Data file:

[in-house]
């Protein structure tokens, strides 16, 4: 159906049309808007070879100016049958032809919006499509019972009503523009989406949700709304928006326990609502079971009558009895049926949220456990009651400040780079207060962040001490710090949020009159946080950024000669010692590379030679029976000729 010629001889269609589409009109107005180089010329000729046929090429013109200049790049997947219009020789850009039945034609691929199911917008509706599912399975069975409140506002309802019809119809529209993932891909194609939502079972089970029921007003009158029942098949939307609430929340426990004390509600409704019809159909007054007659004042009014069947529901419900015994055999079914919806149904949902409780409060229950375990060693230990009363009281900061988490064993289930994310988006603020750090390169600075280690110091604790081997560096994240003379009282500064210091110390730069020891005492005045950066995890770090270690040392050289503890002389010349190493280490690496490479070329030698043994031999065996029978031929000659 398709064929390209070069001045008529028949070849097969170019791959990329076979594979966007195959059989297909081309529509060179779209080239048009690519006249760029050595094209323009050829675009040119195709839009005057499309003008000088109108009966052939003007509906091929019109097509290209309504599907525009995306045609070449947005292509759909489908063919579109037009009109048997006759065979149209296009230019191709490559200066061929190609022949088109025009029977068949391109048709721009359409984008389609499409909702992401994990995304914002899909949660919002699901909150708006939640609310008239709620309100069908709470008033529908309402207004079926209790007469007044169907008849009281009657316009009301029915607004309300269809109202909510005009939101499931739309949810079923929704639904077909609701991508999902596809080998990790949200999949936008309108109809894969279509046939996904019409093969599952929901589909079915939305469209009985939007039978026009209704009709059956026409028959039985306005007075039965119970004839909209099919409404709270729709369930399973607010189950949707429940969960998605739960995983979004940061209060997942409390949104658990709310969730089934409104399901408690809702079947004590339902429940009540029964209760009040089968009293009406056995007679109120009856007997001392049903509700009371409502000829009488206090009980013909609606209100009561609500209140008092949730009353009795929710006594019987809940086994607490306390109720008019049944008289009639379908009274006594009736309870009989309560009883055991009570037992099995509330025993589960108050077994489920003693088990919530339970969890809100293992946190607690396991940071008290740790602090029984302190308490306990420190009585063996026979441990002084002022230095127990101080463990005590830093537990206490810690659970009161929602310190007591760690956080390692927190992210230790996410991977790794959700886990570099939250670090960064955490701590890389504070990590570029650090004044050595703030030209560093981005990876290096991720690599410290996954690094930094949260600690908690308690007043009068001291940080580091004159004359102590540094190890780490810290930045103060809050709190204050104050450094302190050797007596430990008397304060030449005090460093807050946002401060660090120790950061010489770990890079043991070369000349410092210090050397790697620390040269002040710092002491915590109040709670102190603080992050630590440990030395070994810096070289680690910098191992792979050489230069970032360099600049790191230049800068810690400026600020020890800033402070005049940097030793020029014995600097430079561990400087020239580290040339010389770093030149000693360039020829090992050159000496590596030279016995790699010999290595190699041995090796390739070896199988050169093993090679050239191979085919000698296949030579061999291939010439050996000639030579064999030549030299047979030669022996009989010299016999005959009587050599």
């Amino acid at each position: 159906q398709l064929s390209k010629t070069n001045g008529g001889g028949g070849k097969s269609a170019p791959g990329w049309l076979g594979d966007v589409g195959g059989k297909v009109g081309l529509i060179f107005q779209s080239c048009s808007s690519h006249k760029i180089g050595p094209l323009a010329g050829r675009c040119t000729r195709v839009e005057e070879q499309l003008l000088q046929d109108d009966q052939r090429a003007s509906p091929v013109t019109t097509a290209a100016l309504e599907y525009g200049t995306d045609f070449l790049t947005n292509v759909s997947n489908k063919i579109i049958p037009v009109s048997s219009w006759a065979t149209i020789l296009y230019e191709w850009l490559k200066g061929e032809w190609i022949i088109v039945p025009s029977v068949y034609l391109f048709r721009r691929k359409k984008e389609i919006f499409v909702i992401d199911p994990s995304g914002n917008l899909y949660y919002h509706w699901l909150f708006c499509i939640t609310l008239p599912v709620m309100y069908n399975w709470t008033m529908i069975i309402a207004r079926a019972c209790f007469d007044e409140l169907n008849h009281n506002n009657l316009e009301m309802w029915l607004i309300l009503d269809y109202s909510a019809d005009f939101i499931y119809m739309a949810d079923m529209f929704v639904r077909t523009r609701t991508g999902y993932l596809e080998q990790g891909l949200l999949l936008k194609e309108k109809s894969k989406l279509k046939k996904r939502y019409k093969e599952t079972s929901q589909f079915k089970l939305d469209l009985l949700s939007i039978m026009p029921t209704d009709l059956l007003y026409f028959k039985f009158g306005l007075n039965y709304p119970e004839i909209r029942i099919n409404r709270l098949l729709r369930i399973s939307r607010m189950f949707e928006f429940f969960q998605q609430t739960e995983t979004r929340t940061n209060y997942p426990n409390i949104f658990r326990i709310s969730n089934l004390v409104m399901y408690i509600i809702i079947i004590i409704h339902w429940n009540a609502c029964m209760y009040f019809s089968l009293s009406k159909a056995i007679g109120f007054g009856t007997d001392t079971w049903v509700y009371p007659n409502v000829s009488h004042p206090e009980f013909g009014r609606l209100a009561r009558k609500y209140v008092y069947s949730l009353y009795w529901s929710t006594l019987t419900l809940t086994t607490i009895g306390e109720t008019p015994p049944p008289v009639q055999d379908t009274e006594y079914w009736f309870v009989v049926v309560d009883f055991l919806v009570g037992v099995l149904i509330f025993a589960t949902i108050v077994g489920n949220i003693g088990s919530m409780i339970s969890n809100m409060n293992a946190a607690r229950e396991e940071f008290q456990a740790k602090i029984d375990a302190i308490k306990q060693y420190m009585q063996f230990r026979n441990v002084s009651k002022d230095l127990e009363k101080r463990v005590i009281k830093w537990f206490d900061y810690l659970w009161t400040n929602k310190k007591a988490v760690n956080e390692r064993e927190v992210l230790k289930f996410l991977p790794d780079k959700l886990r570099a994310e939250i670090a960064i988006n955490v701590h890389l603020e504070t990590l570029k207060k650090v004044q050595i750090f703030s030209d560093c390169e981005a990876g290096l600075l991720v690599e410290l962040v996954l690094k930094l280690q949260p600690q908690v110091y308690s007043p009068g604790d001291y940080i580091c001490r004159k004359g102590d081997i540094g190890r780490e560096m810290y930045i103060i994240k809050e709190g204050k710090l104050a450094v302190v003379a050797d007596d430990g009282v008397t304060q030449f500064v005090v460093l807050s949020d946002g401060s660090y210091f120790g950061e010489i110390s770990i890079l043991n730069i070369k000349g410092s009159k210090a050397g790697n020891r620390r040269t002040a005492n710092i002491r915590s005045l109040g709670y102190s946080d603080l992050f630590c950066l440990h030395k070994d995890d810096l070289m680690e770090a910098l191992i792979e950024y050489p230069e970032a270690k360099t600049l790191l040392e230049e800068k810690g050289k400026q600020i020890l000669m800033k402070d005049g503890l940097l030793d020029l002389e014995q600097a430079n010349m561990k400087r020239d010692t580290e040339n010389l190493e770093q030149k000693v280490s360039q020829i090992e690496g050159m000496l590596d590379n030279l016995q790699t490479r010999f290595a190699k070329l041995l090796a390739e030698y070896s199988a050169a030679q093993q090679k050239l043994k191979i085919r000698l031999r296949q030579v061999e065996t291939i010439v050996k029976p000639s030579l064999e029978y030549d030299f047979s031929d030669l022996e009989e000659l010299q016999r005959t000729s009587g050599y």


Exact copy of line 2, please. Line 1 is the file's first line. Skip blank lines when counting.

């Protein structure tokens, strides 16, 4: 159906049309808007070879100016049958032809919006499509019972009503523009989406949700709304928006326990609502079971009558009895049926949220456990009651400040780079207060962040001490710090949020009159946080950024000669010692590379030679029976000729 010629001889269609589409009109107005180089010329000729046929090429013109200049790049997947219009020789850009039945034609691929199911917008509706599912399975069975409140506002309802019809119809529209993932891909194609939502079972089970029921007003009158029942098949939307609430929340426990004390509600409704019809159909007054007659004042009014069947529901419900015994055999079914919806149904949902409780409060229950375990060693230990009363009281900061988490064993289930994310988006603020750090390169600075280690110091604790081997560096994240003379009282500064210091110390730069020891005492005045950066995890770090270690040392050289503890002389010349190493280490690496490479070329030698043994031999065996029978031929000659 398709064929390209070069001045008529028949070849097969170019791959990329076979594979966007195959059989297909081309529509060179779209080239048009690519006249760029050595094209323009050829675009040119195709839009005057499309003008000088109108009966052939003007509906091929019109097509290209309504599907525009995306045609070449947005292509759909489908063919579109037009009109048997006759065979149209296009230019191709490559200066061929190609022949088109025009029977068949391109048709721009359409984008389609499409909702992401994990995304914002899909949660919002699901909150708006939640609310008239709620309100069908709470008033529908309402207004079926209790007469007044169907008849009281009657316009009301029915607004309300269809109202909510005009939101499931739309949810079923929704639904077909609701991508999902596809080998990790949200999949936008309108109809894969279509046939996904019409093969599952929901589909079915939305469209009985939007039978026009209704009709059956026409028959039985306005007075039965119970004839909209099919409404709270729709369930399973607010189950949707429940969960998605739960995983979004940061209060997942409390949104658990709310969730089934409104399901408690809702079947004590339902429940009540029964209760009040089968009293009406056995007679109120009856007997001392049903509700009371409502000829009488206090009980013909609606209100009561609500209140008092949730009353009795929710006594019987809940086994607490306390109720008019049944008289009639379908009274006594009736309870009989309560009883055991009570037992099995509330025993589960108050077994489920003693088990919530339970969890809100293992946190607690396991940071008290740790602090029984302190308490306990420190009585063996026979441990002084002022230095127990101080463990005590830093537990206490810690659970009161929602310190007591760690956080390692927190992210230790996410991977790794959700886990570099939250670090960064955490701590890389504070990590570029650090004044050595703030030209560093981005990876290096991720690599410290996954690094930094949260600690908690308690007043009068001291940080580091004159004359102590540094190890780490810290930045103060809050709190204050104050450094302190050797007596430990008397304060030449005090460093807050946002401060660090120790950061010489770990890079043991070369000349410092210090050397790697620390040269002040710092002491915590109040709670102190603080992050630590440990030395070994810096070289680690910098191992792979050489230069970032360099600049790191230049800068810690400026600020020890800033402070005049940097030793020029014995600097430079561990400087020239580290040339010389770093030149000693360039020829090992050159000496590596030279016995790699010999290595190699041995090796390739070896199988050169093993090679050239191979085919000698296949030579061999291939010439050996000639030579064999030549030299047979030669022996009989010299016999005959009587050599």